It was this section of the Beamish Museum that we ended up doing last. We realised it was getting close to closing time and we really wanted to look around this area.

We ended up running up the hill to get in just in time.

It was really interesting and is set in Georgian times and the church they have is so beautiful.

1800s St Helens Church Beamish
This is the view from the top of the steps inside of St Helens Church. Such a great photo opportunity and the kids looked around the church and found it fascinating.

Beamish 1900’s Town

This section of the Beamish Museum is where we spent most of our time. Its probably also because it was home to a lot of the great food and had a bit of everything to keep every member of your family satisfied.

Herron’s Bakery deserves a good shout out, for how true to life it looked for the early 1900’s and the kids queued and loved the set up in there, plus they don’t mind you taking pics whilst you are queueing.

The Bakery Queue At Beamish
This was the queue area inside of Herron’s bakery and it was no problem because it was so nice to look at everything as you queued.
Herrons Bakery Queue
Though it can be a real shock when you see the queue outside and first join the queue but it moved along rather fast.
Hovis Bread Sold At Beamish
Then once inside you can see the Hovis section for the proper old fashioned Hovis bread. I mean who doesn’t love Hovis?
What To Buy At The Bakery
Then when you get closer you can see the menu and you can enjoy pasties, sausage rolls, sandwiches, soup and so much more.

Then of course there is the Beamish Sweet Shop. Beautiful old fashioned sweet shop with all those sweets that you can have weighed to order. I still remember from childhood getting a ¼ of sweets rather than the plastic bags of them you now get.

The Beamish Sweet Shop
This is me taking a quick picture whilst I was waiting to be served. I just knew one day I would be sharing more about the Beamish sweets with you.

Then once you are full on your sausage rolls and have a quarter of boiled sweets in your pocket it’s time to explore.

We enjoyed visiting the bank and the masonic hall, and my personal favourite was the shop. Which felt like a real shop and did a brilliant job of showing what was on sale years ago.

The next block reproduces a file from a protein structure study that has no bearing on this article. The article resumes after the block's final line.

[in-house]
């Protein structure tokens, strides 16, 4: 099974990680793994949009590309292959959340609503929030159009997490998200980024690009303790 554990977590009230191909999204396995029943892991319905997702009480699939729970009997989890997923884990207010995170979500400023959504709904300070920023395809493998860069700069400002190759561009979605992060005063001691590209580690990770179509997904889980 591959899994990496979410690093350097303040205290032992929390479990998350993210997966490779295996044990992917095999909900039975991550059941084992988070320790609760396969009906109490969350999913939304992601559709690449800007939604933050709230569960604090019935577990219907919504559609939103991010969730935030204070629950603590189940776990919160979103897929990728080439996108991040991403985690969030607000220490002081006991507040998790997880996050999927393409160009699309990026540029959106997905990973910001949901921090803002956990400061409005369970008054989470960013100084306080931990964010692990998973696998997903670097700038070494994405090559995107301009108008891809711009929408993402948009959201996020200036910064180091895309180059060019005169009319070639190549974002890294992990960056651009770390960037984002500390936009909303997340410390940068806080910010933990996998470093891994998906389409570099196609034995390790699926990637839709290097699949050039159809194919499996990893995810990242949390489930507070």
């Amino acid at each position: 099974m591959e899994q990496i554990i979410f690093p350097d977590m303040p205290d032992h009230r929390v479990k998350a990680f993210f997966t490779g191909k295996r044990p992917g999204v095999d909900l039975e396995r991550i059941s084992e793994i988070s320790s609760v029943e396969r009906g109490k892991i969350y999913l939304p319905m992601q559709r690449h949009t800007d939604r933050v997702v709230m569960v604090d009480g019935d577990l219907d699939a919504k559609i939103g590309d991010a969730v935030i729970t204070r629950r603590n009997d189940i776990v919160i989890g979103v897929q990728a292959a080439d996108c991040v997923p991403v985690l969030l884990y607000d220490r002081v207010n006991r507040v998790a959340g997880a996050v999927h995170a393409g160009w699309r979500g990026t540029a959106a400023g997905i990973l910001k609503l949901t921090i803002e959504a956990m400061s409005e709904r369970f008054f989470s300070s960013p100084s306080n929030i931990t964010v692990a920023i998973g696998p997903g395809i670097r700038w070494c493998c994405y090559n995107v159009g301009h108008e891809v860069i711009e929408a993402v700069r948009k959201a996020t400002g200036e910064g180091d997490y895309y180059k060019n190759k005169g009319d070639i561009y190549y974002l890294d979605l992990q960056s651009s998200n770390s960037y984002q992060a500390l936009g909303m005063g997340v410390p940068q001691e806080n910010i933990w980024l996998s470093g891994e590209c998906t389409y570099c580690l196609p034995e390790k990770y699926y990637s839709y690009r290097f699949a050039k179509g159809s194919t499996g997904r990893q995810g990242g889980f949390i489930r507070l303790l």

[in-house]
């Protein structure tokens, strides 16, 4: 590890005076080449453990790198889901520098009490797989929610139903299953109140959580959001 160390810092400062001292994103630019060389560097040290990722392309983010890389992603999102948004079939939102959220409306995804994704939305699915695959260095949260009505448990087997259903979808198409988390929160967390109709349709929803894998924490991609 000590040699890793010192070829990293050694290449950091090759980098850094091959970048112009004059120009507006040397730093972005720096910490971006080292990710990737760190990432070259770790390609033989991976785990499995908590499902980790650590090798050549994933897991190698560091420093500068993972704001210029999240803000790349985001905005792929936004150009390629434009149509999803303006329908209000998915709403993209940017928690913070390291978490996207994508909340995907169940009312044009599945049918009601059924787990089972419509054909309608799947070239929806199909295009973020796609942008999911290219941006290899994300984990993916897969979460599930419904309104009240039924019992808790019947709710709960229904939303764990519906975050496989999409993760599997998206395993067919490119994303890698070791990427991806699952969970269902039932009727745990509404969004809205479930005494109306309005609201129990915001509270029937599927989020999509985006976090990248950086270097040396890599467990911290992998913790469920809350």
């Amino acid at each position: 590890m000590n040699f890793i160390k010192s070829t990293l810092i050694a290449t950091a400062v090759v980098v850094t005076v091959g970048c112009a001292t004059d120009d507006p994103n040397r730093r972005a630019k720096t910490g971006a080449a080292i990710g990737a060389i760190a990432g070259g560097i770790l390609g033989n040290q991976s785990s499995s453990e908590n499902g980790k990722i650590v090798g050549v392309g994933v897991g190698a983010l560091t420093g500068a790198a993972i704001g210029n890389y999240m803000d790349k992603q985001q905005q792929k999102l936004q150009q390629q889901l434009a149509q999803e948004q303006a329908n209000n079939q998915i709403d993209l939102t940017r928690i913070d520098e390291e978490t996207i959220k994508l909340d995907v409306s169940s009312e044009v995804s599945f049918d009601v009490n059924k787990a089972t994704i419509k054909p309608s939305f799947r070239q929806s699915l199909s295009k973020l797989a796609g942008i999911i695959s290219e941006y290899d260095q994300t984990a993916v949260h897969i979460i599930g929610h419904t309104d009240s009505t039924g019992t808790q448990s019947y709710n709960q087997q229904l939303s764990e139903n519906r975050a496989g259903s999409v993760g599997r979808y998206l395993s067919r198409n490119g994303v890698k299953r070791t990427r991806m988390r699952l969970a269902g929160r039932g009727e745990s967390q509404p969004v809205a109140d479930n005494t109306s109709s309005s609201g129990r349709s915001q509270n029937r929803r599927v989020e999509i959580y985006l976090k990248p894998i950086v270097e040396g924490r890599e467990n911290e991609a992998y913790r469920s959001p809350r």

I took plenty of photos from inside the shop because I am a real foodie and love old fashioned food and it was my favourite place to be. I just wish they had some replicas for sale from that era.

Beamish Museam Shop - Eggs
The display in the shop reminded me of watching Little House On The Prairie. Especially the way the eggs are displayed.
Corned Beef Display At Beamish
Though what you wont find in the US is the corned beef cans. A favourite of mine now and something I love to buy. Though when we lived in Portugal it was so expensive.
Beamish Butchers Offerings
We also loved the butcher offerings. Gammon is our favourite today and I can imagine a 1900’s housewife buying just one slice of bacon and making a delicious stew with it that would feed the family for several days.
Plain Packaging On The Lentils At Beamish
Though the biggest surprise for many that entered the shop was that the dried goods are label free, brand free, and in plain packaging. Like you see with these lentils.

Plus, in the 1900s they have the fairground which is amazing and the kids had a lovely time here. Though I think the kids highlight was the Helter Skelter as they had never heard of one before and went down it several times.

Beamish Helter Skelter
This is the famous helter skelter which is in the 1900’s area of the Beamish Museum.
What The Beamish Fairground Looks Like
Or if you are wondering the size of the fairground here is the view of the Beamish Fair from a distance.

Beamish 1900’s Pit Village

The Beamish Pit Village was another favourite of ours. It had some beautiful terraces houses from the pit era and is fascinating to go around the various houses. Though most people flock to the 1900’s pit village for the Beamish Fish & Chips.